The Centers for Medicare and Medicaid Services (CMS) will allow Medicare Advantage plans to cover a wider range of telehealth services. The new rule would give Medicare Advantage plans the flexibility to count certain telehealth specialists toward network adequacy requirements, including dermatology, psychiatry, cardiology, and primary care.

The agency said the changes were designed to encourage plans to give members access to telehealth and increase plan choice for those living in rural areas. It’s one of many steps the agency has taken, particularly in light of the Covid-19 pandemic, to cover more telehealth services for Medicare patients.

“CMS’s rapid changes to telehealth are a godsend to patients and providers and allows people to be treated in the safety of their home,” CMS Administrator Seema Verma said in a news release. “The changes we are making will help make telehealth more widely available in Medicare Advantage and are part of larger efforts to advance telehealth.”

The new rules also slightly ease network standards for plans in rural areas. Instead of requiring 90% of members to live within a certain time and distance of a provider, CMS decreased that requirement to 85% to encourage more plan options.

In the final rule, published in the Federal Register on Friday, CMS said it had tried to strike a balance between encouraging access to telehealth services while still ensuring patients could access specialists in-person.

“While health plans clearly favored taking into account telehealth access while evaluating network adequacy, providers had more concerns that telehealth services could be used to replace, rather than supplement, in-person healthcare delivery,” the rule stated. “We explained that it is important and appropriate to account for contracted telehealth providers in evaluating network adequacy consistent with reflecting how MA plans supplement, but do not replace, their in-person networks with telehealth providers.”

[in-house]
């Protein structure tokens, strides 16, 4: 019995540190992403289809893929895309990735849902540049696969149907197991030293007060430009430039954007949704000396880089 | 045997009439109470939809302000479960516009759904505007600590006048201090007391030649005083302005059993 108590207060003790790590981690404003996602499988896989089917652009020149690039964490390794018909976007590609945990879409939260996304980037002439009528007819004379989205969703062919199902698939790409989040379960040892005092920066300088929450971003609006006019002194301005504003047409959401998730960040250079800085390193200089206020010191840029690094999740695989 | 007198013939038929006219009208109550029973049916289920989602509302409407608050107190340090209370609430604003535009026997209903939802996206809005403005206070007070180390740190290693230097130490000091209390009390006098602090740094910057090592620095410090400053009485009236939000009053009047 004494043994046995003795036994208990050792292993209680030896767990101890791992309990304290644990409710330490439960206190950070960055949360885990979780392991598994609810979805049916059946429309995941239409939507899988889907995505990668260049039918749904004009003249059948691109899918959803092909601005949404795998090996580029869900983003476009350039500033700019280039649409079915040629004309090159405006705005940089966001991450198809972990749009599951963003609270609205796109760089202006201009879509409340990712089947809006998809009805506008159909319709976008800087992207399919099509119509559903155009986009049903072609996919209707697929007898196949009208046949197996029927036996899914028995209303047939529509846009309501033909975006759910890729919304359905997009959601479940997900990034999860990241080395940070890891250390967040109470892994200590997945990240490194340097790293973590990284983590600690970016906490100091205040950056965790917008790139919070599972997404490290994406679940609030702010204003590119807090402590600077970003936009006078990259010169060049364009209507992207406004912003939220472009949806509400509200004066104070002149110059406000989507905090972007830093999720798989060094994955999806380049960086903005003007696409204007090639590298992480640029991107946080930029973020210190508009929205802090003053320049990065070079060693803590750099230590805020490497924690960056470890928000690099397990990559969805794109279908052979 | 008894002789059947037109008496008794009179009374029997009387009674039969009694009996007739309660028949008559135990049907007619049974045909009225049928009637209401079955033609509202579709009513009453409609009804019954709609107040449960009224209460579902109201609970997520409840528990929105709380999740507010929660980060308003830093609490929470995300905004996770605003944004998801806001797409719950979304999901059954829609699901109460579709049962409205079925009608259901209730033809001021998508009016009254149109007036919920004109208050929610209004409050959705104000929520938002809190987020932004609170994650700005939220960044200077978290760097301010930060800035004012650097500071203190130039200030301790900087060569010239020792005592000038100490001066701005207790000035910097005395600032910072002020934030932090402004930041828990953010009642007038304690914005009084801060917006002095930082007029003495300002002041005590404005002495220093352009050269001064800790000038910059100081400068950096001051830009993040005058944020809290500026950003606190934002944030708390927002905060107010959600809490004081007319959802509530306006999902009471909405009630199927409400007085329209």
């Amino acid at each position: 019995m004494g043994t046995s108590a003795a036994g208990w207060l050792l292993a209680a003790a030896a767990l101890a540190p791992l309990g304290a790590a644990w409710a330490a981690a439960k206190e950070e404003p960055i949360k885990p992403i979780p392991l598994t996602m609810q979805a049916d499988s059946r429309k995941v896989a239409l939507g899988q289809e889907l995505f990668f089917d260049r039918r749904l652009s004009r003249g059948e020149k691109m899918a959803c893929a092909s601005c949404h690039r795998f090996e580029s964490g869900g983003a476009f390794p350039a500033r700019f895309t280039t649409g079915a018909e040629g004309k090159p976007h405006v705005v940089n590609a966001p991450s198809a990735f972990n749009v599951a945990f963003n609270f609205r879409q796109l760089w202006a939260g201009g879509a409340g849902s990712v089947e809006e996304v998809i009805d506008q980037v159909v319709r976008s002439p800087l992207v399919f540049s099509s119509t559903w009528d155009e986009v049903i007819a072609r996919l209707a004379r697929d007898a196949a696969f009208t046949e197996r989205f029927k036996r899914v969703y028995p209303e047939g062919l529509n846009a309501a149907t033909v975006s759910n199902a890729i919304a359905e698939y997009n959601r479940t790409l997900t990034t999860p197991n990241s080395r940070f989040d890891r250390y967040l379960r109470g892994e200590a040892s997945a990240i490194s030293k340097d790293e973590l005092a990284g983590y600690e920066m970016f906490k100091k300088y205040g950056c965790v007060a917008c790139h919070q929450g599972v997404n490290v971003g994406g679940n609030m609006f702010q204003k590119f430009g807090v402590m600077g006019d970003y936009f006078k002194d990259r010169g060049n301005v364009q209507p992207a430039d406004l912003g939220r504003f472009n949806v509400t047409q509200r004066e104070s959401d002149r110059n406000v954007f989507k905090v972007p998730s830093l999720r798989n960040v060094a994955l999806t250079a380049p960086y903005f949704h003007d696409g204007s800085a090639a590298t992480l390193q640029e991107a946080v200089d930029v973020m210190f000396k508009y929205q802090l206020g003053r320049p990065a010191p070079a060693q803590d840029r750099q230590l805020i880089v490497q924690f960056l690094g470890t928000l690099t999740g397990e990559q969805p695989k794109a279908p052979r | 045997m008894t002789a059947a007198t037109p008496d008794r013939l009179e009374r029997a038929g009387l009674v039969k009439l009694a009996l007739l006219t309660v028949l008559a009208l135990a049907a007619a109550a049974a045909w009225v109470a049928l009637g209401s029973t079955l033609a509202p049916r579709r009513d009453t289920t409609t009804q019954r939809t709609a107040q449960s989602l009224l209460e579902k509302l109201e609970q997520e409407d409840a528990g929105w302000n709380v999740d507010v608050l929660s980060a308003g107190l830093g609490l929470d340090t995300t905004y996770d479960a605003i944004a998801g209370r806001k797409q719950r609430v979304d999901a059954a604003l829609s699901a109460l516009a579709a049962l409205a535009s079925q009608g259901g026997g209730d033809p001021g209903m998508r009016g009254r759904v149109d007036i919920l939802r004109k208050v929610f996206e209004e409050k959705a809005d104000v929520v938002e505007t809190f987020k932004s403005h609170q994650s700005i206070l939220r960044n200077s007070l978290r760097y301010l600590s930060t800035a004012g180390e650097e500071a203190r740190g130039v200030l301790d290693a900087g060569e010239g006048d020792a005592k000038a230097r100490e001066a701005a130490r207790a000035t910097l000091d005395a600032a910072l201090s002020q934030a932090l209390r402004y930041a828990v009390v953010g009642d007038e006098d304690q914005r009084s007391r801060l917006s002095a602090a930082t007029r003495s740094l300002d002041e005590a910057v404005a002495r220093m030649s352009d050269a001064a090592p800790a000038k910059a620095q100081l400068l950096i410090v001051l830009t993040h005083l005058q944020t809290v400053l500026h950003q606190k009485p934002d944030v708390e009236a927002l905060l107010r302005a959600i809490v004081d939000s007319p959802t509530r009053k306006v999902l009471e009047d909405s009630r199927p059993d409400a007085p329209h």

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Cigna’s new Medicare Advantage chief talks about growth plans, Covid-19


Shortly before the first Covid-19 outbreak was reported in the U.S., Gina Conflitti stepped into her new role as chief medical officer for Cigna’s Medicare Advantage plans. Now, during a pandemic in which older Americans face a higher risk, Conflitti will help lead the company’s efforts to respond in stride.

Conflitti joined Cigna in January, after serving as CMO for Aetna’s national accounts for 12 years. A licensed physician, she practiced as an internist before working in management.

In a phone interview from her home in Arizona, Conflitti shared her plans for Cigna’s Medicare Advantage plans and what that looks like in the midst of the Covid-19 pandemic.

“This is an unprecedented time. Our seniors are a segment of the American population who are very much as risk,” she said.

Cigna currently offers Medicare Advantage plans in 18 states. The company added plans in more than 40 counties last fall, as well as pilot programs for transportation to doctor’s appointments, grocery stores and places of worship in some of its plans. Though it has a smaller Medicare Advantage market share than some of its competitors, Cigna expects to see its MA customers increase between 13% and 16% this year, it said in its annual earnings.